Superpod of Common Dolphins seen off Gwennap Head in August!

One of the highlights of the survey period was the appearance of a 'superpod' of Common Dolphins off the Gwennap Head watchpoint in mid-August. Over 140 were seen on 14th August and the following day between 200 and 700 were present offshore. This impressive influx was even covered by the local media. Minke Whales were absent during August but recorded on 17 dates in September, involving up to five animals. The only report of Risso's Dolphin was four on 30th September. Two large pods of 20–30 Bottlenose Dolphins were seen, and there were regular sightings of Harbour Porpoise with a peak of at least 16 on 26th September. In contrast, Basking Sharks were again very scarce, with a peak of just 13 on 25th September. Finally, a total of 11 Ocean Sunfish were noted, while Grey Seals at the nearby haulout peaked at 24 on 20th September. Full details can be found on the Results page of the project website.

Balearic Shearwaters and other scarce birds seen from Gwennap Head

A steady stream of Balearic Shearwaters was recorded passing the Gwennap Head watchpoint during August and September, with peak counts of 84 on 26th–27th August, 64 on 2nd–3rd September, 81 on 7th–8th September, 70 on 22nd–23rd September and 45 on 28th September. A clear pattern is now emerging for this species, with several days of relatively low numbers (i.e. up to 20 birds per day), interspersed with one- or two-day bursts of elevated numbers (over 40–50 per day). A large influx of Sooty Shearwaters occurred on 2nd September with 109 seen off Gwennap Head, although even larger numbers were pushed onto the coast of Devon and Dorset (see below). However, Cory's and Great Shearwaters were surprisingly scarce, with just occasional sightings of up to four birds. There were good numbers of Puffins (peak 18 on 1st August) and Mediterranean Gulls (peak 10 on 17th August), and occasional sightings of Black-throated Diver, Great Northern Diver, Grey Phalarope, Pomarine Skua, Little Gull, Sabine's Gull and Black Tern. The clear 'land' bird highlight was a fly-over Purple Heron seen by Ken Shaw on 16th September, during his lunchtime walk through Porthgwarra valley. Other notable birds recorded from the watchpoint included Little Egret, Grey Heron, Marsh Harrier, Merlin, Peregrine, Black-tailed Godwit, Purple Sandpiper, Common Sandpiper, Green Woodpecker and Pied Flycatcher. Full details can be found on the Results page of the project website.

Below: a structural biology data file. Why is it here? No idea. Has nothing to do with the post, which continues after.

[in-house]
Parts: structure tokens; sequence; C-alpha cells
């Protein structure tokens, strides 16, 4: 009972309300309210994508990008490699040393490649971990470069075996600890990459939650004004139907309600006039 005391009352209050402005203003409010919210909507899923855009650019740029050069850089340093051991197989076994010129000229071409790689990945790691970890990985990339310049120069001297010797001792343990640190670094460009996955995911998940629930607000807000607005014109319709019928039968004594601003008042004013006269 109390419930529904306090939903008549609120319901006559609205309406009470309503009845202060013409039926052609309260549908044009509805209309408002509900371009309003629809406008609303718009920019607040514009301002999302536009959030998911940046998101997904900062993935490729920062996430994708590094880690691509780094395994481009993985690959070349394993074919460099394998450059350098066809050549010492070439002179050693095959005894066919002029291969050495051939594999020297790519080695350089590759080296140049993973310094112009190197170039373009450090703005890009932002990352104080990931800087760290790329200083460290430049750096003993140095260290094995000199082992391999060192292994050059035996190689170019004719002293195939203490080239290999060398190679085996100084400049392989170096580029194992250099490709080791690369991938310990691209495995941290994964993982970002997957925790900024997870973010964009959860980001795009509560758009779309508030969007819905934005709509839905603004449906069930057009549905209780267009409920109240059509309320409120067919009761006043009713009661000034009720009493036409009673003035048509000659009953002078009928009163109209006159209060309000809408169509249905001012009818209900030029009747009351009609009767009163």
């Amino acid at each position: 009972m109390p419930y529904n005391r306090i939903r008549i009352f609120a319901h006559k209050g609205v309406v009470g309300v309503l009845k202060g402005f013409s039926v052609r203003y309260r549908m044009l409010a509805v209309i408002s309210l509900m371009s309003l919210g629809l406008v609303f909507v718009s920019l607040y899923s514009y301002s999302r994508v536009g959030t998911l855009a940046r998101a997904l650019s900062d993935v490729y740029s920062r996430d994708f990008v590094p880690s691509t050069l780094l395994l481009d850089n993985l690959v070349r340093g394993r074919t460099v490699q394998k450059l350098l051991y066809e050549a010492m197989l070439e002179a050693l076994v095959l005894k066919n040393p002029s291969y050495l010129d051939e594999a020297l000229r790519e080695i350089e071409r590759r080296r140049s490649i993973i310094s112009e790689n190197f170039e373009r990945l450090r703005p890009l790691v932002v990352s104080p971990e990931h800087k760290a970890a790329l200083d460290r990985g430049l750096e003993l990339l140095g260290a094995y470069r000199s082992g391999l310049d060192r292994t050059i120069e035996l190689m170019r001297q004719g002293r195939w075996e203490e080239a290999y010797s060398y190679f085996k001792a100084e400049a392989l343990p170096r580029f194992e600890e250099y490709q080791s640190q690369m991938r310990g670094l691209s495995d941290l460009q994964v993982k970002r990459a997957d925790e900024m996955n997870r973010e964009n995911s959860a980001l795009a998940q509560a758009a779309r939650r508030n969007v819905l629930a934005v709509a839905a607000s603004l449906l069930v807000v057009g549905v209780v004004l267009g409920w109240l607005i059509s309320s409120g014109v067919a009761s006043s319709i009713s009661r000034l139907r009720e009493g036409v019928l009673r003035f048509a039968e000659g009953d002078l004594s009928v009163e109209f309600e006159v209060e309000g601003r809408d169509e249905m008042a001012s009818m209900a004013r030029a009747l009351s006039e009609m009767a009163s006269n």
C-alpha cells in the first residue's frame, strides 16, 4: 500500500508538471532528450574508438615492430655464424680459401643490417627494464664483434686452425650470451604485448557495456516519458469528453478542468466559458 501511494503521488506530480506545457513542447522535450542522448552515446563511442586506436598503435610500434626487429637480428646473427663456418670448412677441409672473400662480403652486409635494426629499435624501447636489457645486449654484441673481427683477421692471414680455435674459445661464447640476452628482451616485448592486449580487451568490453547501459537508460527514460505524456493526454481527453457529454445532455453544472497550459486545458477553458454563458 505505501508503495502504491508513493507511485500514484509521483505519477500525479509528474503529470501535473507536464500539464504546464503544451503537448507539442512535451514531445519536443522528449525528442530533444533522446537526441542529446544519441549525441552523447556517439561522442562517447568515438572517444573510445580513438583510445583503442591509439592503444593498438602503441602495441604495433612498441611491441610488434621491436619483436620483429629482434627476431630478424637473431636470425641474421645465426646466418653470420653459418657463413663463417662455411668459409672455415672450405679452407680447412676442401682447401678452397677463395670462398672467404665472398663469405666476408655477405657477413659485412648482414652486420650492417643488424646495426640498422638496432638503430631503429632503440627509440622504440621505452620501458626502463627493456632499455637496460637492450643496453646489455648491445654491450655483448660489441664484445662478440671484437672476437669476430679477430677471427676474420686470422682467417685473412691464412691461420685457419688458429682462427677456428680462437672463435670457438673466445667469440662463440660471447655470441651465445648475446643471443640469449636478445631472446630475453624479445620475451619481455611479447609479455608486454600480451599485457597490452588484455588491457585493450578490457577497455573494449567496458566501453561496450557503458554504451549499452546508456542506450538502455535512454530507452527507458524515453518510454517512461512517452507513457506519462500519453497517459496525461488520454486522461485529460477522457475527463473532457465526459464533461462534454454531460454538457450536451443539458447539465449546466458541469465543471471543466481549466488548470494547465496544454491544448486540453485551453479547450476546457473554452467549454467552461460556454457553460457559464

Record influx of scarce shearwaters in Devon and Dorset!

On 2nd September a fast-moving Atlantic low-pressure system produced a record-breaking influx of Sooty and Balearic Shearwaters off Berry Head in Devon, which is a SeaWatch SW sister site. Day totals included 582 Sooty and 145 Balearic Shearwaters, both of which are county records. In addition, two Yelkouan-type Shearwaters were seen. A brief account of the day can be found at: http://www.devonbirds.org/node/347. Meanwhile, on the same day at Portland Bill (at the other end of Lyme Bay), totals of 177 Sooty and 80 Balearic Shearwaters were recorded, with the Sooty total being a site record. Smaller numbers of birds were seen further east and west; for example Dungeness in Kent recorded 13 Sooty and 24 Balearic Shearwaters, and SeaWatch SW observers at Porthgwarra in Cornwall recorded 109 Sooty and 31 Balearic Shearwaters. Given that 1200 Sooty Shearwaters were recorded from Bridges of Ross in southwest Ireland the previous day, the large numbers seen in the English Channel were perhaps to be expected. However, the lack of Great and Cory's Shearwaters associated with this influx is surprising.

Amazing new images of the Critically Endangered Balearic Shearwater

The increase in pelagic birding trips in recent years has resulted in some exceptional images of Balearic Shearwater being taken off southern England (some examples can be seen on the Gallery pages of the project website and in SeaWatch SW annual reports). On 25 July, Paul Gale attended a Naturetrek boat trip off Portland Bill (Dorset) and produced a portfolio of images that must rank amongst the best yet. Paul's images also highlight how pale Balearic Shearwaters can appear underneath. The images can be viewed at: www.galleryofbirds.com/Europe/Balearic%20Shearwater.htm.

Further details can be found on the SeaWatch SW website www.seawatch.org.

Written by: Dr Russell B Wynn, SeaWatch SW co-ordinator